Loathe to Love You
When I grabbed a copy of Ali Hazlewood’s Loathe to Love You, I didn’t realize it was three connected novellas rather than one full-length novel. But since I’m a fan of novellas, that wasn’t an issue for me. Some readers may think that novellas are less bang for your buck, but the reality is that they’re just as complex to write as a novel (all the same elements as plot, characterization, conflict, and resolution, but in a tighter space).
Under One Roof
Rating: B+ Sensuality: Warm
Hazelwood has built a trio of friends who are totally reliant on one-another. On the one hand, it’s a testament to strong relationships between friends. On the other, it’s a tedious crowdsourcing approach to making decisions. In the first story, Mara sets the tone for the compendium with her observation of post-graduation and heading out to start your adulting life in different fields and different cities: “FaceTime becomes as necessary as oxygen.” I was worried, because Mara opens the story on FaceTime with her lady squad, worried about the fact that the house she inherited is partially owned by a hot attorney in his early thirties, who may or may not know that Mara now owns the other half of his home in DC. Layered on top are Liam’s corporate lawyer gig for ‘Big oil’ and Mara’s environmental scientist stint at the EPA, which ensures this enemies-to-lovers rom-com writes itself. There’s a requisite period of chafing wherein Liam and Mara react like oil and water before we learn that Liam is actually a good guy, and the greatest conflict comes into play because neither is willing to give an inch until miles appear between them. Ultimately, after much internal waffling, their love finds a way to a quick, happy resolution.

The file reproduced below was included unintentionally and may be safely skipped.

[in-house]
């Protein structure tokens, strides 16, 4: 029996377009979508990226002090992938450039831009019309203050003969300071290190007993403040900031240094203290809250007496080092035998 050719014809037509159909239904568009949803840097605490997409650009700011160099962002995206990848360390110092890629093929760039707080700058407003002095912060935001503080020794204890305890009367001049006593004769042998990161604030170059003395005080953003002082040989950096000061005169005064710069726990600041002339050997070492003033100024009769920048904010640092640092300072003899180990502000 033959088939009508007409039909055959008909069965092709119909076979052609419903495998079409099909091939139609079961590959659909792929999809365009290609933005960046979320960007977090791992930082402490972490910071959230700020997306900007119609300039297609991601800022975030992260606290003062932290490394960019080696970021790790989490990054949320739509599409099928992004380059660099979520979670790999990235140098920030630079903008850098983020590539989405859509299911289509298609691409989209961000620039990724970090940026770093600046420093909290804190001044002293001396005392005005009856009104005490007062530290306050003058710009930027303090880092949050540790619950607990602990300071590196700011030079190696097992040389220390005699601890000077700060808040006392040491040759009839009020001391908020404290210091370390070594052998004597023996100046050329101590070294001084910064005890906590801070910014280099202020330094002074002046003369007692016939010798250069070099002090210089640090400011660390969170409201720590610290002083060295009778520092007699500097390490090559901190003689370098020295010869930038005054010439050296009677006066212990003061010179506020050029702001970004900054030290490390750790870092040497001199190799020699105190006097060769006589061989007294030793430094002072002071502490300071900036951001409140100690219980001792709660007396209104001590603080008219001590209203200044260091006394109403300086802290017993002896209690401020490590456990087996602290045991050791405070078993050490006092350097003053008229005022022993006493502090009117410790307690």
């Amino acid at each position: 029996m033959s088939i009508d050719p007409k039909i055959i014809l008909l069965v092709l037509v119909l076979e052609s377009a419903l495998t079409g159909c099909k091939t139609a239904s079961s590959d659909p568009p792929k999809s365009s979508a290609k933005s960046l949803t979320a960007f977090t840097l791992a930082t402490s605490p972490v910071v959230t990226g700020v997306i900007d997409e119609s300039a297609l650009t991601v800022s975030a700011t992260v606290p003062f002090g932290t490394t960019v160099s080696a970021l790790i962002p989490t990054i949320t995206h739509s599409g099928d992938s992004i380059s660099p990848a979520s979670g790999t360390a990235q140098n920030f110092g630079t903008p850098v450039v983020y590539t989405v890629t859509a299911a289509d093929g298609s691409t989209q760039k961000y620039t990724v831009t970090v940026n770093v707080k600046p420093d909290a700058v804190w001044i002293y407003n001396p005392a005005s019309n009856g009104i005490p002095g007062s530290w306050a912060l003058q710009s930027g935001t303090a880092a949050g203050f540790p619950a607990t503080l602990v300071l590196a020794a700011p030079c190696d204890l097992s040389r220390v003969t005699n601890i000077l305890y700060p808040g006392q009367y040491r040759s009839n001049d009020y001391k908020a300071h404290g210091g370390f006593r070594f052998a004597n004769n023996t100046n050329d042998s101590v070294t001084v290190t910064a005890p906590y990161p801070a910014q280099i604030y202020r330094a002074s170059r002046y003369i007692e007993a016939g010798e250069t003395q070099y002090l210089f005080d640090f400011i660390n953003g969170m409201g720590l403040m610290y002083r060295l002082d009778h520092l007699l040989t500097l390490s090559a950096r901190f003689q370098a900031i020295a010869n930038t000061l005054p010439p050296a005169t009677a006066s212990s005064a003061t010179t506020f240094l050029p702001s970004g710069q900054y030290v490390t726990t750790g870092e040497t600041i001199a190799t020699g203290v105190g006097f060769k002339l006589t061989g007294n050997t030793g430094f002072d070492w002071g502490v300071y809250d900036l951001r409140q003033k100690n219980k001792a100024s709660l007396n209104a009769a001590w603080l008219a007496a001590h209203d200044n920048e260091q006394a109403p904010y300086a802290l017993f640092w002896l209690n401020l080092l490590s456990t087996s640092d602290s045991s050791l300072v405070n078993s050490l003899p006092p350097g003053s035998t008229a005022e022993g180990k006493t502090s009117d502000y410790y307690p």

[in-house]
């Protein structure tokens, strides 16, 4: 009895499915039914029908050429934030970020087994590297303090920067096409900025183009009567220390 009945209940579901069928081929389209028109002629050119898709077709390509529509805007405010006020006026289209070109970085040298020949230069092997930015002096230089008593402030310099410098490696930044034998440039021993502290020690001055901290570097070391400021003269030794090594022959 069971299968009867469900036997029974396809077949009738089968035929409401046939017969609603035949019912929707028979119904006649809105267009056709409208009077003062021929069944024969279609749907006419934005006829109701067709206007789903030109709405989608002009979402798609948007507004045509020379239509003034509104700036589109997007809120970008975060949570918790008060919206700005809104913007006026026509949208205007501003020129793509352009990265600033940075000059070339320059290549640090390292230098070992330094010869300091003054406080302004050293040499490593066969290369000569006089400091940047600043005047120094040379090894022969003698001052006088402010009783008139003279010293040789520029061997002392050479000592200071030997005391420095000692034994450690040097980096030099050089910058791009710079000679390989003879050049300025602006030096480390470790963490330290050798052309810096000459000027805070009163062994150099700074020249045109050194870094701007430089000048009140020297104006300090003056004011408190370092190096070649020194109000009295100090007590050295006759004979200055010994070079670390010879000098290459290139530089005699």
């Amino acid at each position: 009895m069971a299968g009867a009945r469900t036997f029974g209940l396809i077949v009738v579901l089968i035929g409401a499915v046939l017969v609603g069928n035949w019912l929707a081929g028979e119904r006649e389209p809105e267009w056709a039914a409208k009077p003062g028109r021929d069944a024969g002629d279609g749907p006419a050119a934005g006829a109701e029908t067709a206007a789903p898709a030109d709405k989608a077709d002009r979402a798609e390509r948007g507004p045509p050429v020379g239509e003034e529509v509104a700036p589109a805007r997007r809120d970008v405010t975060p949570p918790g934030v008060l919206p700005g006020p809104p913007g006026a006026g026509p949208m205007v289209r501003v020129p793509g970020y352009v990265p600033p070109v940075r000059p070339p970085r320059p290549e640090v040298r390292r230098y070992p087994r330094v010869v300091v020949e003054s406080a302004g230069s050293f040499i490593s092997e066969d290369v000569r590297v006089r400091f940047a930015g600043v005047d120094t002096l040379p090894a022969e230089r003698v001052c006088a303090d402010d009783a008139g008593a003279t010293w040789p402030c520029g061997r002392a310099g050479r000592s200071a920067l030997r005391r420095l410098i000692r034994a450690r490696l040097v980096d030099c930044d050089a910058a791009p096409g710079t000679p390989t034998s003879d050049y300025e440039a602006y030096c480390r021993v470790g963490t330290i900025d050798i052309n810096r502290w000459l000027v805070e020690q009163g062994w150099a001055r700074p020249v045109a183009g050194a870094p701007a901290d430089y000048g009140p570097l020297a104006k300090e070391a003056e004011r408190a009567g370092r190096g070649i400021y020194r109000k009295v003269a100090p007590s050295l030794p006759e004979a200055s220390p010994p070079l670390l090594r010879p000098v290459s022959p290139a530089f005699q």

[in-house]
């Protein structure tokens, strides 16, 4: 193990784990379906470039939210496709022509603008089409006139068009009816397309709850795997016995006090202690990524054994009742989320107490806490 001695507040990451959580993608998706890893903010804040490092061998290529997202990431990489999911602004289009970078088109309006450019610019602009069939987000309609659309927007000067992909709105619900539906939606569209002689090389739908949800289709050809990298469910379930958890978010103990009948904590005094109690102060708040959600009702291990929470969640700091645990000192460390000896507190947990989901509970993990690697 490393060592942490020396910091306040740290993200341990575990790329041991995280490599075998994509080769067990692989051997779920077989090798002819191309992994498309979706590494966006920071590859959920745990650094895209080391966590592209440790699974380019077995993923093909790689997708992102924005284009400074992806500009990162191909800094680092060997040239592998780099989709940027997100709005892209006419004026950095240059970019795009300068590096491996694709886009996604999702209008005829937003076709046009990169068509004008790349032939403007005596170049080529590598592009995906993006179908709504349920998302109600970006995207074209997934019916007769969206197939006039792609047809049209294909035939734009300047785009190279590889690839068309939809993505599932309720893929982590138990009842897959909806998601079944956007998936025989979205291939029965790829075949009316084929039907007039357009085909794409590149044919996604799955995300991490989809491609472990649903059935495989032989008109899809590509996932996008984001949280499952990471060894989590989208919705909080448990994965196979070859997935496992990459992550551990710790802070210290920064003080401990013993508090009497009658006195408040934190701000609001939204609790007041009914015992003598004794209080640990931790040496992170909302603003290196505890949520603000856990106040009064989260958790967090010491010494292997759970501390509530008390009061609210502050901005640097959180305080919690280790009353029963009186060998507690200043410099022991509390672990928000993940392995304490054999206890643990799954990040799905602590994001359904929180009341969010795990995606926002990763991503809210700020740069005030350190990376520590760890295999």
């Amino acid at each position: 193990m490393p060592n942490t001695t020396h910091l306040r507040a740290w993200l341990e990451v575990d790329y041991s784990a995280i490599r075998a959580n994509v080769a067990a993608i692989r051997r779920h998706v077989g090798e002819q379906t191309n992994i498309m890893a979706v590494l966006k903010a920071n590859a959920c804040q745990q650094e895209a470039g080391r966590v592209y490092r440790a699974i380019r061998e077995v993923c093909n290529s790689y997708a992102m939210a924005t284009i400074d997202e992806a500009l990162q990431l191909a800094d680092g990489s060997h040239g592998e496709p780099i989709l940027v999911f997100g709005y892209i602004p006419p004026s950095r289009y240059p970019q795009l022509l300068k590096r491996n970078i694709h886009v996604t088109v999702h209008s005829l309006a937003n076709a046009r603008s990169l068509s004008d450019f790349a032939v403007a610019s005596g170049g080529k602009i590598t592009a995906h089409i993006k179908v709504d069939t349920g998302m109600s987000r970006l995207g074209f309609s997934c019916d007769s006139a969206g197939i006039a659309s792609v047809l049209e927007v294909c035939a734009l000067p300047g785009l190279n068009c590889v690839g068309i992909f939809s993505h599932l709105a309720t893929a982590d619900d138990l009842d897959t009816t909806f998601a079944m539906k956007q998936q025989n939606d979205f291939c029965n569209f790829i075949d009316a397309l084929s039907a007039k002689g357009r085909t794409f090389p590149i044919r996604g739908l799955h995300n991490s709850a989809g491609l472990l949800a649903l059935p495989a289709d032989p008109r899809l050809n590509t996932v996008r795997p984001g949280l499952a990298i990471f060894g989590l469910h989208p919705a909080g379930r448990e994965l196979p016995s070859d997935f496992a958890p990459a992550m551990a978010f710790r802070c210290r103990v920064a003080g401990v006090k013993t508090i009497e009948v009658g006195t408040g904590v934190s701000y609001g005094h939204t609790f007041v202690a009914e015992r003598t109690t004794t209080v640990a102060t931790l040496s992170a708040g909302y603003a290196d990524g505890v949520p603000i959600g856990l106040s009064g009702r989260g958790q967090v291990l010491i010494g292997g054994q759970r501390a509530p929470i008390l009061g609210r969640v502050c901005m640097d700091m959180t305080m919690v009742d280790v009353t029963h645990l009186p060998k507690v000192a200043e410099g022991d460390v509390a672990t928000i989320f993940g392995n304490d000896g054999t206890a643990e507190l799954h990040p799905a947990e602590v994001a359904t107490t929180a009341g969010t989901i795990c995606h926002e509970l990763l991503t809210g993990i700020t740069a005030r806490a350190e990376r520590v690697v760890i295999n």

Stuck With You
Rating: B- Sensuality: Warm
Sadie the ecologically sustainable engineer is up next, and her story is just okay. Second chances aren’t my typical go-to because I figure if you get to the point where you break up, just be done, you know? But from the get-go we learn Sadie and the Viking hunk she’s stuck in a powerless elevator with, Erik Nowak, had a brief moment of sexy time that ended before it ever had time to blossom. Surprisingly, we learn Sadie considers Erik to be kind, albeit duplicitous – and predictably on the heels of that knowledge, learn she’s the superstitious drama queen of the group. Erik is also an architect, but he represents Big Business and consumptive competition in the high rise building in which their two companies are headquartered. Again, the couple’s inherent conflict writes itself. In the shadow of an amazing twenty-four-hour period in which Sadie was swept away by her handsome conqueror, her boss speculates the reason Sadie’s bid for a green engineering project was won by Liam’s company is because he’s merely a snake who cheated his way into her pants and capitalized on a little pillow talk. Nothing good comes from conjecture, though, so it takes forced proximity and facing the truth for Sadie to, you know, face the truth. I found myself rooting for Liam, and hoping maybe he’d find another cutie pie at the coffee shop to sex up.
Rating: A- Sensuality: Warm